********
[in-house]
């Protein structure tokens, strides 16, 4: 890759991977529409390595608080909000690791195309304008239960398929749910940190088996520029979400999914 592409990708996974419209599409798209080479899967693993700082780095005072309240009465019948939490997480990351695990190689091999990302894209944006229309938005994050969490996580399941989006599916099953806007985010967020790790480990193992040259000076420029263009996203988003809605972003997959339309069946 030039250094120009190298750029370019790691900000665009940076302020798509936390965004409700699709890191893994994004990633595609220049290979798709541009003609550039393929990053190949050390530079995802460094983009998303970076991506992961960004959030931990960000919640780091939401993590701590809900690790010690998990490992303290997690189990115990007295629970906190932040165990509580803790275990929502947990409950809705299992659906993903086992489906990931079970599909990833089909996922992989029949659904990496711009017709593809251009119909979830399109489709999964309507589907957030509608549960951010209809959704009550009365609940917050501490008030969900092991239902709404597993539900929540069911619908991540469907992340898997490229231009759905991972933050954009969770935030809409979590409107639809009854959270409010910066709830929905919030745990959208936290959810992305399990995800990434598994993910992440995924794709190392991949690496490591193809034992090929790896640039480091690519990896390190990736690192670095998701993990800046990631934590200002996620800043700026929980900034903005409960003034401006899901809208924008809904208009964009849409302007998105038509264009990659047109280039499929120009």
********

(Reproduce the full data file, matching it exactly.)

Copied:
[in-house]
């Protein structure tokens, strides 16, 4: 890759991977529409390595608080909000690791195309304008239960398929749910940190088996520029979400999914 592409990708996974419209599409798209080479899967693993700082780095005072309240009465019948939490997480990351695990190689091999990302894209944006229309938005994050969490996580399941989006599916099953806007985010967020790790480990193992040259000076420029263009996203988003809605972003997959339309069946 030039250094120009190298750029370019790691900000665009940076302020798509936390965004409700699709890191893994994004990633595609220049290979798709541009003609550039393929990053190949050390530079995802460094983009998303970076991506992961960004959030931990960000919640780091939401993590701590809900690790010690998990490992303290997690189990115990007295629970906190932040165990509580803790275990929502947990409950809705299992659906993903086992489906990931079970599909990833089909996922992989029949659904990496711009017709593809251009119909979830399109489709999964309507589907957030509608549960951010209809959704009550009365609940917050501490008030969900092991239902709404597993539900929540069911619908991540469907992340898997490229231009759905991972933050954009969770935030809409979590409107639809009854959270409010910066709830929905919030745990959208936290959810992305399990995800990434598994993910992440995924794709190392991949690496490591193809034992090929790896640039480091690519990896390190990736690192670095998701993990800046990631934590200002996620800043700026929980900034903005409960003034401006899901809208924008809904208009964009849409302007998105038509264009990659047109280039499929120009």